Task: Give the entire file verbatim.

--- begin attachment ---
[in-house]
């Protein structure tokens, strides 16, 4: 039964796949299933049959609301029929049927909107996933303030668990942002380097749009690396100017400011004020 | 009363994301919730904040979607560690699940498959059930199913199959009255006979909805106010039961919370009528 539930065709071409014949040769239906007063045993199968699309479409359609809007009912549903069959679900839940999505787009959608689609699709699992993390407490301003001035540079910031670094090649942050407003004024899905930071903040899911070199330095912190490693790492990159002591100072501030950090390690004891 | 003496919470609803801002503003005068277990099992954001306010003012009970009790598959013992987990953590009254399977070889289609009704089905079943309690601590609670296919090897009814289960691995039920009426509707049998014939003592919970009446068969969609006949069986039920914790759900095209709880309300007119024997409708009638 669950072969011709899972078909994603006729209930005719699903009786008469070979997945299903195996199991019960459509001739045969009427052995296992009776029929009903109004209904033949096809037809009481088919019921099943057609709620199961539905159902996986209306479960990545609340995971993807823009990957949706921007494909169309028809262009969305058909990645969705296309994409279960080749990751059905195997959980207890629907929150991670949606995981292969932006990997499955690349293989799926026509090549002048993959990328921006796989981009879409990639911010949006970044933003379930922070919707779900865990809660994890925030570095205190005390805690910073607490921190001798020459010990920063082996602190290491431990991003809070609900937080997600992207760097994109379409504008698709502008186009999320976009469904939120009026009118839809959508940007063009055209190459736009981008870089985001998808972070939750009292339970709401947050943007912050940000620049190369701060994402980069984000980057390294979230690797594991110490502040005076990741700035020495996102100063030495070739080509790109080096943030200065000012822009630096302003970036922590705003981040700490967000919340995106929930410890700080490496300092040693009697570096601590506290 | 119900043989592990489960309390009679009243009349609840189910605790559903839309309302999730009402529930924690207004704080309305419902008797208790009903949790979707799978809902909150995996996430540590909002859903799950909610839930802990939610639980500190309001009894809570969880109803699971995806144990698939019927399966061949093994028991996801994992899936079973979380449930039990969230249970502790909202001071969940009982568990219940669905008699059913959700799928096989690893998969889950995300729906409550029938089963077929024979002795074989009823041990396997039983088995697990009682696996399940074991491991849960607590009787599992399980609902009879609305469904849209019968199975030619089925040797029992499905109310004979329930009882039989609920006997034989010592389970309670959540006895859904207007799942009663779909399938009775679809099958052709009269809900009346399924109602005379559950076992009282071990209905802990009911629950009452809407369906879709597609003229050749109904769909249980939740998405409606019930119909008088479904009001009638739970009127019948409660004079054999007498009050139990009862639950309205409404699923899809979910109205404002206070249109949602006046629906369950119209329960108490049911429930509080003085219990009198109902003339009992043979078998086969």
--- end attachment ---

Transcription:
[in-house]
């Protein structure tokens, strides 16, 4: 039964796949299933049959609301029929049927909107996933303030668990942002380097749009690396100017400011004020 | 009363994301919730904040979607560690699940498959059930199913199959009255006979909805106010039961919370009528 539930065709071409014949040769239906007063045993199968699309479409359609809007009912549903069959679900839940999505787009959608689609699709699992993390407490301003001035540079910031670094090649942050407003004024899905930071903040899911070199330095912190490693790492990159002591100072501030950090390690004891 | 003496919470609803801002503003005068277990099992954001306010003012009970009790598959013992987990953590009254399977070889289609009704089905079943309690601590609670296919090897009814289960691995039920009426509707049998014939003592919970009446068969969609006949069986039920914790759900095209709880309300007119024997409708009638 669950072969011709899972078909994603006729209930005719699903009786008469070979997945299903195996199991019960459509001739045969009427052995296992009776029929009903109004209904033949096809037809009481088919019921099943057609709620199961539905159902996986209306479960990545609340995971993807823009990957949706921007494909169309028809262009969305058909990645969705296309994409279960080749990751059905195997959980207890629907929150991670949606995981292969932006990997499955690349293989799926026509090549002048993959990328921006796989981009879409990639911010949006970044933003379930922070919707779900865990809660994890925030570095205190005390805690910073607490921190001798020459010990920063082996602190290491431990991003809070609900937080997600992207760097994109379409504008698709502008186009999320976009469904939120009026009118839809959508940007063009055209190459736009981008870089985001998808972070939750009292339970709401947050943007912050940000620049190369701060994402980069984000980057390294979230690797594991110490502040005076990741700035020495996102100063030495070739080509790109080096943030200065000012822009630096302003970036922590705003981040700490967000919340995106929930410890700080490496300092040693009697570096601590506290 | 119900043989592990489960309390009679009243009349609840189910605790559903839309309302999730009402529930924690207004704080309305419902008797208790009903949790979707799978809902909150995996996430540590909002859903799950909610839930802990939610639980500190309001009894809570969880109803699971995806144990698939019927399966061949093994028991996801994992899936079973979380449930039990969230249970502790909202001071969940009982568990219940669905008699059913959700799928096989690893998969889950995300729906409550029938089963077929024979002795074989009823041990396997039983088995697990009682696996399940074991491991849960607590009787599992399980609902009879609305469904849209019968199975030619089925040797029992499905109310004979329930009882039989609920006997034989010592389970309670959540006895859904207007799942009663779909399938009775679809099958052709009269809900009346399924109602005379559950076992009282071990209905802990009911629950009452809407369906879709597609003229050749109904769909249980939740998405409606019930119909008088479904009001009638739970009127019948409660004079054999007498009050139990009862639950309205409404699923899809979910109205404002206070249109949602006046629906369950119209329960108490049911429930509080003085219990009198109902003339009992043979078998086969």